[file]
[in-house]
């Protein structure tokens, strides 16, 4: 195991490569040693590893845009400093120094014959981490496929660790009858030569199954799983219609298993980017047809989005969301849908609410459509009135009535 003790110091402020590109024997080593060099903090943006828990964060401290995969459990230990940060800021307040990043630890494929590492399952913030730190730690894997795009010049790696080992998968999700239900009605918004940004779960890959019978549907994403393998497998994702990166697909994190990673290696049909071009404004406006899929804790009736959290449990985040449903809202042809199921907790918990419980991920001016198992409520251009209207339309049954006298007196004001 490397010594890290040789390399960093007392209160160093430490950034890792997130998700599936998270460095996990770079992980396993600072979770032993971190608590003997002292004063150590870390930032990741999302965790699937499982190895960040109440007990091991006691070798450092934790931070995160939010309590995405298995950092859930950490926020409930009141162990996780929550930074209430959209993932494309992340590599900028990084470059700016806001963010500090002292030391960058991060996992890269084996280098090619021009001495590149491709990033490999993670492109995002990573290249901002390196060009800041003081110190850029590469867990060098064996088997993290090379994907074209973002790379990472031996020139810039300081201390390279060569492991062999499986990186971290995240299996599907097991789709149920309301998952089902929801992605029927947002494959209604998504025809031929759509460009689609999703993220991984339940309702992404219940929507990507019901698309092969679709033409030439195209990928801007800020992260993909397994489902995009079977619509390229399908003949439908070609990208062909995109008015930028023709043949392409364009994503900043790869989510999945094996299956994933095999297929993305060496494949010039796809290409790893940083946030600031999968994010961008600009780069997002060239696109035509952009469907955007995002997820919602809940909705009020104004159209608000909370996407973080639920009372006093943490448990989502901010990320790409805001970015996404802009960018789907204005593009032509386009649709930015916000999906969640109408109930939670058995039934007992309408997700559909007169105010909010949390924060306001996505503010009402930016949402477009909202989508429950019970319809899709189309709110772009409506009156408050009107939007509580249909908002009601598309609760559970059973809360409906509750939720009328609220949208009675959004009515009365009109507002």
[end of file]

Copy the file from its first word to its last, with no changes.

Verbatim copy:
[in-house]
């Protein structure tokens, strides 16, 4: 195991490569040693590893845009400093120094014959981490496929660790009858030569199954799983219609298993980017047809989005969301849908609410459509009135009535 003790110091402020590109024997080593060099903090943006828990964060401290995969459990230990940060800021307040990043630890494929590492399952913030730190730690894997795009010049790696080992998968999700239900009605918004940004779960890959019978549907994403393998497998994702990166697909994190990673290696049909071009404004406006899929804790009736959290449990985040449903809202042809199921907790918990419980991920001016198992409520251009209207339309049954006298007196004001 490397010594890290040789390399960093007392209160160093430490950034890792997130998700599936998270460095996990770079992980396993600072979770032993971190608590003997002292004063150590870390930032990741999302965790699937499982190895960040109440007990091991006691070798450092934790931070995160939010309590995405298995950092859930950490926020409930009141162990996780929550930074209430959209993932494309992340590599900028990084470059700016806001963010500090002292030391960058991060996992890269084996280098090619021009001495590149491709990033490999993670492109995002990573290249901002390196060009800041003081110190850029590469867990060098064996088997993290090379994907074209973002790379990472031996020139810039300081201390390279060569492991062999499986990186971290995240299996599907097991789709149920309301998952089902929801992605029927947002494959209604998504025809031929759509460009689609999703993220991984339940309702992404219940929507990507019901698309092969679709033409030439195209990928801007800020992260993909397994489902995009079977619509390229399908003949439908070609990208062909995109008015930028023709043949392409364009994503900043790869989510999945094996299956994933095999297929993305060496494949010039796809290409790893940083946030600031999968994010961008600009780069997002060239696109035509952009469907955007995002997820919602809940909705009020104004159209608000909370996407973080639920009372006093943490448990989502901010990320790409805001970015996404802009960018789907204005593009032509386009649709930015916000999906969640109408109930939670058995039934007992309408997700559909007169105010909010949390924060306001996505503010009402930016949402477009909202989508429950019970319809899709189309709110772009409506009156408050009107939007509580249909908002009601598309609760559970059973809360409906509750939720009328609220949208009675959004009515009365009109507002």